Today in In re Cuozzo Speed Technologies, LLC, No. 14-1301, a majority (Judges Dyk and Clevenger) affirmed the Patent Trial and Appeal Board’s (PTAB) decision to deem certain claims of a speed limit indicator patent unpatentable on obviousness grounds. This is the first of a new wave of appeals, resulting from inter partes review (IPR) decisions under the Leahy-Smith America Invents Act (AIA). In reaching its decision, the majority first affirmed the AIA’s requirement that any decision to institute an IPR by the PTAB is final and non-appealable, even after the PTAB issues a final decision. Previously, the court ruled in St. Jude Med., Cardiology Div., Inc. v. Volcano Corp., 749 F.3d 1373 (Fed. Cir. 2014) that no interlocutory appeal could be taken in relation to any decision to institute an IPR by the PTAB. In response to Cuozzo’s argument that the PTAB did not have authority to institute an IPR using a combination of references that was not precisely applied in the petition to the particular claims on which the PTAB decided to institute (but the references and claims on which IPR was instituted were part of the original petition), the majority found that the statute supports the PTAB’s ability to apply references described in the petition to claims asserted in the petition as being unpatentable. This holds true even if there is not an exact match between the grounds on which IPR is instituted and the grounds asserted in the original petition. The majority suggested that, rather than appealing, a mandamus action in district court following a final PTAB decision is available for a patentee “where the PTO has clearly and indisputably exceeded its authority.”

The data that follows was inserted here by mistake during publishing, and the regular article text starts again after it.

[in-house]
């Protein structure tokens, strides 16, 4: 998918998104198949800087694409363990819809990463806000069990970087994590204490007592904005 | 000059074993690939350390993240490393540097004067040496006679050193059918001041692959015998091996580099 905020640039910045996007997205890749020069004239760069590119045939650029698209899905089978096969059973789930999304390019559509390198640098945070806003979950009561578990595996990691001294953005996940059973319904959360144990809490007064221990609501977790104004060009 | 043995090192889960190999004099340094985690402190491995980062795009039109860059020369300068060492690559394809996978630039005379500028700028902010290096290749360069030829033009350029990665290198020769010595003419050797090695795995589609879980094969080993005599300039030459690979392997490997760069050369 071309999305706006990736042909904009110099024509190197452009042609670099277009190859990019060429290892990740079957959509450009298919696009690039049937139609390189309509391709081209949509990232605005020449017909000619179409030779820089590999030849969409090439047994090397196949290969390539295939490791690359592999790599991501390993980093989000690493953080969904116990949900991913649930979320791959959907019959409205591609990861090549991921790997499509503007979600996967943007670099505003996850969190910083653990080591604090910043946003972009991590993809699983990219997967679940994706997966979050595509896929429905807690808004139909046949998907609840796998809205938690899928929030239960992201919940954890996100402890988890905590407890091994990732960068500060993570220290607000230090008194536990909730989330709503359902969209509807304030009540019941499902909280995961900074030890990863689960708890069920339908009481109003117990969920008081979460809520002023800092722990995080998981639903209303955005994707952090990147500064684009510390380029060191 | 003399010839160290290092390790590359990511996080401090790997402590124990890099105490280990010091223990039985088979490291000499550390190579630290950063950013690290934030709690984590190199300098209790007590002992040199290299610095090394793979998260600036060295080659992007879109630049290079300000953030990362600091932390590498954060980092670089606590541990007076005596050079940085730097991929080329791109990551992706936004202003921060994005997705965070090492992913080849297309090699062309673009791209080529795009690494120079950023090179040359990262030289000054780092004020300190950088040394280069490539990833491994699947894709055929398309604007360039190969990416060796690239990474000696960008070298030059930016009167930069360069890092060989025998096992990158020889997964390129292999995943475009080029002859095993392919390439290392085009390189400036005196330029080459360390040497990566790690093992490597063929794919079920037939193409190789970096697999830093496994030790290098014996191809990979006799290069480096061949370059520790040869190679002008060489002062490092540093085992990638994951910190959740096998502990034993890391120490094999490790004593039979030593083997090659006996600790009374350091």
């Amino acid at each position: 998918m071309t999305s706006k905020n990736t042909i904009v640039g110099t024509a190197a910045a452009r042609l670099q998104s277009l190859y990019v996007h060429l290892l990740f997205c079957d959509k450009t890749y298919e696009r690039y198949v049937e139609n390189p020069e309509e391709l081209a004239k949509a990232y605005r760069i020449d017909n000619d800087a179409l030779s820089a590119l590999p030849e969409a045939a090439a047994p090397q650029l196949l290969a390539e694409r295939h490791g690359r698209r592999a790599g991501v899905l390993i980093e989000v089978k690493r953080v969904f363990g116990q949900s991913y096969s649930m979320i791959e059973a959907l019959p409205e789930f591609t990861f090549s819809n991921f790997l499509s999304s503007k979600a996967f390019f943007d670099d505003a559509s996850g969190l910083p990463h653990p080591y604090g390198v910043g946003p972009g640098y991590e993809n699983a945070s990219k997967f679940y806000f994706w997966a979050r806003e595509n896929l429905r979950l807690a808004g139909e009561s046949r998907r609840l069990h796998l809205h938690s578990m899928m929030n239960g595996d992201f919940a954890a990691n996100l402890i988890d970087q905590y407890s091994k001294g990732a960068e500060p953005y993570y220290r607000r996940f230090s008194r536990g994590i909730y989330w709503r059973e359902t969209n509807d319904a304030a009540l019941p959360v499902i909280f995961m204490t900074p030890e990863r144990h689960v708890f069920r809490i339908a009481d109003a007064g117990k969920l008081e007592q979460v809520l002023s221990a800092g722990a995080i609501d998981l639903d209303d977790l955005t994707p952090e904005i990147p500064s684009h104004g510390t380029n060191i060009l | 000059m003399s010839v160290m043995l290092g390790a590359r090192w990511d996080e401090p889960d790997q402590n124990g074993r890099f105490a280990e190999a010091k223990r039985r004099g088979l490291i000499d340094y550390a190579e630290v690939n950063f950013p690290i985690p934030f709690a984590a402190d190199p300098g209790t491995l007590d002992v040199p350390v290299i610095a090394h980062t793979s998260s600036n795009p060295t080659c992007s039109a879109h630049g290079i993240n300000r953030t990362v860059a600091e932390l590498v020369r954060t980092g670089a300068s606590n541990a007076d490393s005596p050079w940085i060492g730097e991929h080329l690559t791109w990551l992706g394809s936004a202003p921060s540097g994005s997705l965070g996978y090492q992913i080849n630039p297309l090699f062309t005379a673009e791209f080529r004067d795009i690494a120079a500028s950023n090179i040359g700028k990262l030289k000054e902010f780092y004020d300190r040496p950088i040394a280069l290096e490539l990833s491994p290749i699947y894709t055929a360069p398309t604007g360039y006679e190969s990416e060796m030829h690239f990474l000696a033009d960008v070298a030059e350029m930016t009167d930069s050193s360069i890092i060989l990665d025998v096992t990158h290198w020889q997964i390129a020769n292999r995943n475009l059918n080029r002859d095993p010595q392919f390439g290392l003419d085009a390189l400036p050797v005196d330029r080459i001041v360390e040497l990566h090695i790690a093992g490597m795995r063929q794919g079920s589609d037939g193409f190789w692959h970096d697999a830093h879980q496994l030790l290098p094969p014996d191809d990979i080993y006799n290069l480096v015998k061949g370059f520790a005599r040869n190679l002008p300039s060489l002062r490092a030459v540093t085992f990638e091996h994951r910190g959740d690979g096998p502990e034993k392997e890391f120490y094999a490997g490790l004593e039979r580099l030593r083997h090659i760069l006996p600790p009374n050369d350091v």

Next, the majority affirmed that the “broadest reasonable interpretation” (BRI) standard is the correct standard for the PTAB to apply in IPR proceedings. The majority found no reason that this standard would be correct for re-examination and not correct for IPR proceedings. Furthermore, the majority noted that a patentee has the ability to amend during IPR, even though such ability may be significantly constrained by the PTAB’s requirements. By contrast, the dissent (Newman, J.) believed there is a material difference in IPR proceedings, which are adjudicatory, and also that the ability to amend is largely “illusory” in IPR, such that the proceedings more resemble district court litigation (where patentees may not amend). On this basis, the dissent disagreed that BRI is the correct claim construction standard for IPR proceedings. The majority agreed with the PTAB’s decision that the claims in question were obvious over the prior art based on the claim construction it reached using BRI.

Lastly, the majority upheld the PTAB’s decision to deny the patentee’s motion to amend on the grounds that the substitute claims would have enlarged the scope of the patent. The majority found no error in the PTAB’s claim construction of a key limitation found in the substitute claims. The majority further agreed that, under this construction, at least one embodiment would infringe the substitute claims that would not have infringed the original claims.

In light of this decision, patentees who believe the PTAB erred in instituting an IPR may consider filing a mandamus action. Patentees should also consider keeping continuations pending in order to permit easier amendments if parent patents are challenged in an IPR. In addition, patentees should think carefully about dependent claims during original prosecution to provide fall-back positions that may avoid the need to amend during an IPR.